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Agricola: first plays

Some friends of ours got Agricola for Christmas and asked us if we wanted to try it. I’ll admit I wasn’t overly excited about the game: I had read that it offered a tense and unforgiving experience where competition for resources was fierce, one’s best-laid plans could be disrupted easily, and players never had enough turns to do all that they wanted. Still, I figured it would be good to give it a shot. We said sure.

Our first outing, however, just reinforced all the negative feelings I had about the game: it was, to say the least, tight. The four of us were playing the family version of the game (without the minor improvements or the occupations), and so choices were really quite limited. I was sitting to the right of the start player the first couple rounds, and I often had to resort to fishing since everything of any value was already taken.

Seasoned players are likely scratching their heads at this point, wondering what in the world we were doing wrong. Well, I’ll tell you: we hadn’t put out the six cards that are supposed to go on the left side of the main board. This meant that, instead of 17 possible choices the first round, we all had just 11. Things got better, of course, as the game progressed, but wood remained scarce all the way to the end.

Despite the tightness, it was still oddly compelling. At one time during the game I had a plan: get wood and build fences on this turn, then collect the five or so sheep that had accumulated on the next. The only problem was that my lovely wife, sitting just to my right, got the wood first. No! Then she built fences and, you guessed it, took the sheep, too. I think it was another three or four turns before I finally got a pasture. :-(

The final scores ranged from 10 to 19, which really wasn’t all that bad, considering. I took consolation from the fact that S and I tied with 15.

Bailey tries her hand at farming....

 

The second time we played, we (a) got the rules right and (b) played the full version of the game. What a difference! Now there were plenty of options, and there always seemed to be lots of worthwhile things to do. Instead of feeling tight and claustrophobic, the game now felt quite open, almost expansive: there were so many choices, it was often hard to know what to do or to try to do next.

I had read, though, that it was a good idea to try to formulate a strategy around your “hold cards,” the 7 occupations and 7 minor improvements you were dealt. Some of them I had no idea what to do with, but I was noticing how clay was piling up on the “two clay” card (one of the six), so I opted for the clay seller early on. I also snagged 6 clay that had accumulated and promptly bought a cooking hearth.

As food didn’t look to be much of an issue for me, since I could get clay fairly easily and convert it first to livestock (using the clay seller) and then to food (using the cooking hearth), I quickly expanded my house and added on to my family. Things were looking good.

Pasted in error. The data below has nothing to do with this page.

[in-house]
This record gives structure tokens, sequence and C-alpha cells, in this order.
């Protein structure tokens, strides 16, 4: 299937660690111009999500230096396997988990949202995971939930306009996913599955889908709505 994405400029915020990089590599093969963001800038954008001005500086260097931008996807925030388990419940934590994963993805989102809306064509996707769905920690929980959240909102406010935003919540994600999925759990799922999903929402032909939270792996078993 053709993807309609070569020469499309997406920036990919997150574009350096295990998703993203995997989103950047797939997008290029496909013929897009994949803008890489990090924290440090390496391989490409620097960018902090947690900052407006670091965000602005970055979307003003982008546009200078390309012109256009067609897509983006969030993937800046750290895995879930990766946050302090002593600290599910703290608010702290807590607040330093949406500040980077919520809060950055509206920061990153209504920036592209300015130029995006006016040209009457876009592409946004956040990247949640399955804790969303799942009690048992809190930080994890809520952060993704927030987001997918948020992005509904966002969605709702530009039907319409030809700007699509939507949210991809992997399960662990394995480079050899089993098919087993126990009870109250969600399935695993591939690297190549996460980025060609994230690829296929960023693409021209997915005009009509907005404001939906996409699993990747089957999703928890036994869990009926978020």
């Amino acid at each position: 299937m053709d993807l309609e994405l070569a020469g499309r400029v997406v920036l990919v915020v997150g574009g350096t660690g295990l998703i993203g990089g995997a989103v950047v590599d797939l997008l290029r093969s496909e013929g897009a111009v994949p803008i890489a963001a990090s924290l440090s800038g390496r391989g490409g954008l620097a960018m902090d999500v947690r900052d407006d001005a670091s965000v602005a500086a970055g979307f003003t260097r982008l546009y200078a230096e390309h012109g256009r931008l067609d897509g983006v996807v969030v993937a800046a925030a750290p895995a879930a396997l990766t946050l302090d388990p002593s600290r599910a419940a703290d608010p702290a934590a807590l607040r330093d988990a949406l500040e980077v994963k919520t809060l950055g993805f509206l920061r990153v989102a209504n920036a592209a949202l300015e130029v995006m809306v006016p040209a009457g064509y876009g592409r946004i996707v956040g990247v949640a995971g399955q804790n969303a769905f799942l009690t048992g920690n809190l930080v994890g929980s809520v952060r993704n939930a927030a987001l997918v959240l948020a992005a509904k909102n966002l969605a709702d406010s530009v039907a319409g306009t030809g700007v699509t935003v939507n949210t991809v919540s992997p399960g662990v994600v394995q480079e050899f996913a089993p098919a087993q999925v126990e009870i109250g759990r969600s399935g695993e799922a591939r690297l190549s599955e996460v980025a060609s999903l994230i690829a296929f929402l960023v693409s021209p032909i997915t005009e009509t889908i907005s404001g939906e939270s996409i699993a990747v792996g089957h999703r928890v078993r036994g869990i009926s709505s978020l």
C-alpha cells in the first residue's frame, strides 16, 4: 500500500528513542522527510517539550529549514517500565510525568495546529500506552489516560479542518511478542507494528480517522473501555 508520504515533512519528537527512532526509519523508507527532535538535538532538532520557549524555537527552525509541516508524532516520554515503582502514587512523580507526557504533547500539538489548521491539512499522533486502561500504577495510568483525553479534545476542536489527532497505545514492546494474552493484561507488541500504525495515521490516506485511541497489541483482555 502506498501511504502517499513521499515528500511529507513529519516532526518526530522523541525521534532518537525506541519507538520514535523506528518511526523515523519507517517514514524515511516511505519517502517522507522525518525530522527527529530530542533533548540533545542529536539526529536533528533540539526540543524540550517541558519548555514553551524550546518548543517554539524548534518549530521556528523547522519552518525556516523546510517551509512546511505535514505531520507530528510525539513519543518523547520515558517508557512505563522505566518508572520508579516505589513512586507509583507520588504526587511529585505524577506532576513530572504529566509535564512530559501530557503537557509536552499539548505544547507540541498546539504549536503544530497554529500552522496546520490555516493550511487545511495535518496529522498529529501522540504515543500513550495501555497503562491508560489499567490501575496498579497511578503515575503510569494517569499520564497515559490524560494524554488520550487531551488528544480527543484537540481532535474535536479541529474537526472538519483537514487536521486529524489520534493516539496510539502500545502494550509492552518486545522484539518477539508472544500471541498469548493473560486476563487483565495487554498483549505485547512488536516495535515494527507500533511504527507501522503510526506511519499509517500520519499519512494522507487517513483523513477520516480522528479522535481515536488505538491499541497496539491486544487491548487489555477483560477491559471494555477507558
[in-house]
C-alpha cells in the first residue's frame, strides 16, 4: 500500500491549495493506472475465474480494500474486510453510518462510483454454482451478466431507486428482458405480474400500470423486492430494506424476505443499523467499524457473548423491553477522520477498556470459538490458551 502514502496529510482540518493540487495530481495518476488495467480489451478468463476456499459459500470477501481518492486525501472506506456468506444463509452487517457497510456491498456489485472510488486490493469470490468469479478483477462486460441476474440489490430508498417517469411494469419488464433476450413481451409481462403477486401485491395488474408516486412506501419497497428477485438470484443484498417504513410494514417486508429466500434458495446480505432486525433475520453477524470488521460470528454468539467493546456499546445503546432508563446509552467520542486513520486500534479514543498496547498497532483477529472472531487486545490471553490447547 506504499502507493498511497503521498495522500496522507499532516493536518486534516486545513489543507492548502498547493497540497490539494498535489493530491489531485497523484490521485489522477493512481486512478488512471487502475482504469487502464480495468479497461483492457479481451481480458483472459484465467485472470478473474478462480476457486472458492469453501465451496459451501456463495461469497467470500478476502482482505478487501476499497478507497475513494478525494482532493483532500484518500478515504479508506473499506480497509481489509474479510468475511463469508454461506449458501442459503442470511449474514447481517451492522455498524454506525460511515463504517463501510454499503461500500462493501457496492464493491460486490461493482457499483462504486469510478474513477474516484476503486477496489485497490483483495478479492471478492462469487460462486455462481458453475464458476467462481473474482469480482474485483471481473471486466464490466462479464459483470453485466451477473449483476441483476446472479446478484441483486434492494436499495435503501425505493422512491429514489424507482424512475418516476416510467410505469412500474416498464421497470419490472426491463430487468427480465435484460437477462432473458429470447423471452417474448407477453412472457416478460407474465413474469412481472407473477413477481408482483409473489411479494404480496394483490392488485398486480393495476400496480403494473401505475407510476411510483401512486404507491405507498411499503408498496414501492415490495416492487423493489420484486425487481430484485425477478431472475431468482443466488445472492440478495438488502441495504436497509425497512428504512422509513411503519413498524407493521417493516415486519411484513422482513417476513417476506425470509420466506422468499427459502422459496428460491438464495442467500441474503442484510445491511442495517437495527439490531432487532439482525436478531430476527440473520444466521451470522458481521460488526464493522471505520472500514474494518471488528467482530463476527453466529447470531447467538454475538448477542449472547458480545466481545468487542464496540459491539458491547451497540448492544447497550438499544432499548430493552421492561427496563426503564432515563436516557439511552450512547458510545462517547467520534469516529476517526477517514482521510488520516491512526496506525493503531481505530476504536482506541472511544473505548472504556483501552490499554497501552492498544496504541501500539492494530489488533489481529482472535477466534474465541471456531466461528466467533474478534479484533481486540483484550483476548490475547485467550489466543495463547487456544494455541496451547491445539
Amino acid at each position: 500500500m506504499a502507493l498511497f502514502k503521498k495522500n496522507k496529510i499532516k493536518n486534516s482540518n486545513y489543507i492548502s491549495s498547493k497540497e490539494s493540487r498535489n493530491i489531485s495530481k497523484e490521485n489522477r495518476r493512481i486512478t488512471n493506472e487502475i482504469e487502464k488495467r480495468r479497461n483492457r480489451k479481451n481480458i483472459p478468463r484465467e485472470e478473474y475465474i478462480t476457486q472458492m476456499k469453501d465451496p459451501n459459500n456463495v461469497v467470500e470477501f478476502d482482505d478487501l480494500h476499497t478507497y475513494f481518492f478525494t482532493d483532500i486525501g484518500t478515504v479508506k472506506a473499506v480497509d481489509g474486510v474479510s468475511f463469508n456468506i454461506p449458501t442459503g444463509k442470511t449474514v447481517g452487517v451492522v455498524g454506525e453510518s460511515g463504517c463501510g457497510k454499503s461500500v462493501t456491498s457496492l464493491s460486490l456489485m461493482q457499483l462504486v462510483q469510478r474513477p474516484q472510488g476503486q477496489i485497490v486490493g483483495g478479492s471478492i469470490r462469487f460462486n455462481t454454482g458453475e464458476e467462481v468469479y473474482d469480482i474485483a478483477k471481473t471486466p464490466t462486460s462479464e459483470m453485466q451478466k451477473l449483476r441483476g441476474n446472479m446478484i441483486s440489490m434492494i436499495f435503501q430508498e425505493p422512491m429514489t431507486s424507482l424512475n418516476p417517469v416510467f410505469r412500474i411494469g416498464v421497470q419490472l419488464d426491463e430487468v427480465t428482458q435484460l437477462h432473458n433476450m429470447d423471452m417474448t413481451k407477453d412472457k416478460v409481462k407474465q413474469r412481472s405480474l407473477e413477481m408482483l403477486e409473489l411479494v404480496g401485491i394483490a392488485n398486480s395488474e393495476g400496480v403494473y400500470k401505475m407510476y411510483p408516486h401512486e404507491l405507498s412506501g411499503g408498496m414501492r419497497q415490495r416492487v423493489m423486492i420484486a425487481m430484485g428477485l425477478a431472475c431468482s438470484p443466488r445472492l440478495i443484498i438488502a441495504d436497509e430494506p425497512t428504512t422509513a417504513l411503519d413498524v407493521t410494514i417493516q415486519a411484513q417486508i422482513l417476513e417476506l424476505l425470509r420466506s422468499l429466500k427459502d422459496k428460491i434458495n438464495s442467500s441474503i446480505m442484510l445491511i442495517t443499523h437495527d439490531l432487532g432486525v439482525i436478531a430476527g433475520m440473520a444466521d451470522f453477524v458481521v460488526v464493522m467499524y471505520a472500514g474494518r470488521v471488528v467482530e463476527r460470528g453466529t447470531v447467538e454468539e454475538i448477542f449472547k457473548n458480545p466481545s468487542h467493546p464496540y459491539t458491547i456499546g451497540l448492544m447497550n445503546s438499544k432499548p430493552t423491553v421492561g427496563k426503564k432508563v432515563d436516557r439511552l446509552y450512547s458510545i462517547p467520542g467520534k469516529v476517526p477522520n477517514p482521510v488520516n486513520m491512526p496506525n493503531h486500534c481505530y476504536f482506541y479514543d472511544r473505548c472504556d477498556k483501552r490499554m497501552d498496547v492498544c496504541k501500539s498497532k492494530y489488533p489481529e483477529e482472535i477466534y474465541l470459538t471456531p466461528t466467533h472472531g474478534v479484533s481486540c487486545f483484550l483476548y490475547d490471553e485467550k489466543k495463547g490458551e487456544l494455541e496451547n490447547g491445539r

In the middle of the game, I had multiple objectives: (1) build fences, (2) plow and sow, and (3) upgrade my house. Anytime someone got in my way on one objective, I switched to another. I managed to build two pastures with two squares each, plow and sow four fields (three grain and one vegetable), and upgrade my house first to clay and then to stone. I was feeling pretty good about all that I had accomplished, and I honestly wasn’t even paying that much attention to how well other people were doing.

Around this time I noticed I also had the braggart card, giving me end-game points for the number of minor and major improvements I had made to my farm. When I had first looked at this card early on I dismissed it as being useless (I had even gone so far as to take it out of my hand and turn it upside-down). Now, however, it was looking pretty good: I already had four or five improvements, so why not go for more? In the end game I focused on this and also on obtaining a diversity of crops and livestock.

When the game ended and the scores were tallied, I had a total of 35 (5 from the braggart). I think the other scores were 31, 29, and 22. While I knew I had been doing pretty well, I was surprised to find that I had won.

Now I have no idea if 35 is a respectable score in a four-player game of Agricola, but I’m guessing it’s small potatoes. Any one of us would undoubtedly get schooled by even an average player, but that’s not really the point – I had lots of fun building my farm, and that’s what really counts.

When I said before that the game was oddly compelling, I wasn’t kidding. I’ve dreamt about it not once, but twice since playing it on Sunday. It has a way of getting under your skin. =^..^=

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